The structural system of a building is designed and constructed to support and transmit gravity and lateral


load safely to the ground without exceeding the allowable stresses in its members.(Columns, beams, and

construction should take into account the following

loading walls support floor and roof structures.)


Enclose System

Performance Requirements

The enclose system is the shell or envelop of a building, consisting of the roof,exterior walls, windows, and

-Structural compatibility, integration, and safety

doors.(Exterior walls and roofs also dampen noise and provide security and privacy for the occupants of a

Aesthetic Qualities

building. Doors provide physical access. Windows provide access yo light, air, and views.)

-Desired relationship of building to its site, adjacent

Mechanical Systems

properties, and neighborhood

The mechanical systems of a building provide essential services to a building.(The electrical system

Regulatory Constraints

controls, meters, and distributes it in a safe manner for power, lighting, security, and communication

-Compliance with zoning ordinances and building








Economic Considerations -Initial cost comprising material, transportation, equipment,and labor costs Environmental Impact -Conversation of energy and resources through sitting and building design Construction Practices -Safety requirementts

Structural Systems

Arches are curved structures for spanning an opening, designed

Solar systems they have particular kinds of structural sections sociate with them. This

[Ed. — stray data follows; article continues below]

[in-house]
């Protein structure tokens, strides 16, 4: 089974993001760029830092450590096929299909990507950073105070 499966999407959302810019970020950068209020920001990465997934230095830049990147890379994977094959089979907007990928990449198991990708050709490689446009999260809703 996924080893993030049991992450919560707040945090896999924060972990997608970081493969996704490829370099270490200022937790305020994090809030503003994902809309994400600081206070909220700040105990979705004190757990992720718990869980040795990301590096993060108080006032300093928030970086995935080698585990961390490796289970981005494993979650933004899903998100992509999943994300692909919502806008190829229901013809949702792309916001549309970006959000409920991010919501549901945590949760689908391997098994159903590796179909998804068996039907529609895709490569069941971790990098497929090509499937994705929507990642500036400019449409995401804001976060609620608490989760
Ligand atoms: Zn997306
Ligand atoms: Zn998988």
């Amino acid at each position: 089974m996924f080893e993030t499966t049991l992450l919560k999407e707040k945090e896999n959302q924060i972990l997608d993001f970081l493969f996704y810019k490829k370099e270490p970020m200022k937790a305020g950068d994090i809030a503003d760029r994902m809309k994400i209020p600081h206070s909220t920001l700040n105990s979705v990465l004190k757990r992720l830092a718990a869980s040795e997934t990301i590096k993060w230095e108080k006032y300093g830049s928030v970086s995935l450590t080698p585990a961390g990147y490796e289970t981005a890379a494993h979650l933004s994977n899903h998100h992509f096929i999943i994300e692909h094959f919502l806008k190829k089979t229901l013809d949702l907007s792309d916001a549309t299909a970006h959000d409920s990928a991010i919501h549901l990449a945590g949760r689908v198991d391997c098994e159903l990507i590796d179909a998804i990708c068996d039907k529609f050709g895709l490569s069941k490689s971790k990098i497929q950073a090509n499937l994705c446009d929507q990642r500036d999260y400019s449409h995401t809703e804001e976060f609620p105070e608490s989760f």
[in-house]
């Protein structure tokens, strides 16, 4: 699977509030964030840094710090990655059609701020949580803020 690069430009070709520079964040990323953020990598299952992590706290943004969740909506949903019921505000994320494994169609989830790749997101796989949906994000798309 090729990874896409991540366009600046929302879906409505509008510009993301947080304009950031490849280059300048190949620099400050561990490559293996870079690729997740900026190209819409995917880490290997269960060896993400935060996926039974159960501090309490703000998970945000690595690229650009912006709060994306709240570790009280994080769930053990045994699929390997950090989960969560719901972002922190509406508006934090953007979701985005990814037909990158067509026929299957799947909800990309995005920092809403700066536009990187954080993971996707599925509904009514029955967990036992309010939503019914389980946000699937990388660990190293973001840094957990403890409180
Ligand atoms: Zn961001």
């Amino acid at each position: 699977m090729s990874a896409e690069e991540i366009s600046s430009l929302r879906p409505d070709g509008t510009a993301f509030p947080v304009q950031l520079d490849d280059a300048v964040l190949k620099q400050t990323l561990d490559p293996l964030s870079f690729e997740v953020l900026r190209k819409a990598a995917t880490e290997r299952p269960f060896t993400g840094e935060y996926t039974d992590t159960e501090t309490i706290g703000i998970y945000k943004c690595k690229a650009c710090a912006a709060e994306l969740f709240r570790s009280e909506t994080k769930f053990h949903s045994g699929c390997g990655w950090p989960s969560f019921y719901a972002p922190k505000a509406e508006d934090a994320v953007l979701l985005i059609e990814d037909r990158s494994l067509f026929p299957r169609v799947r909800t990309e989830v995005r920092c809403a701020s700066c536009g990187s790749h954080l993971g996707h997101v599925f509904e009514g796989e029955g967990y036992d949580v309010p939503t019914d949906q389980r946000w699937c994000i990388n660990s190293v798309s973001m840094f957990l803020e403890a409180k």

to support a vertical load primarily by axial compression. They

structure might be found early buildings from Athens, Egypt, the Great Wall of China where

transform the vertical forces of a supported load into inclined

people were working with stones, bricks or mud systems. Compression is the main action in

components and transmit them to abutments on either side of the

the structures.


Shell are thin, cured plate structures typically constructed of reinforced concrete. They are

Cable structures utilize the cable as the principle means of

shaped to transmit applied forces by membrane stresses-the compressive, tensile, and shear

support. Because cables have high tensile strength but offer no

stresses acting in the plane of their surface.

resistance to compression or bending, they must be used purely in tension. When subject to concentrated loads, the shape of a cable consists of straight-line segments. Under a uniformly distributed load, it will take on the shape of an inverted arch. Suspension structures utilize a network of cables suspended and presented between compression members to directly support applied loads.

Shell and thin, curved plate structure typically constructed of reinforced concrete. They are

The manner in which forces are transferred from one

shaped to transmit applied forces by membrane stresses-the compressive, tensile, and shear

structural element to the next and how a structural system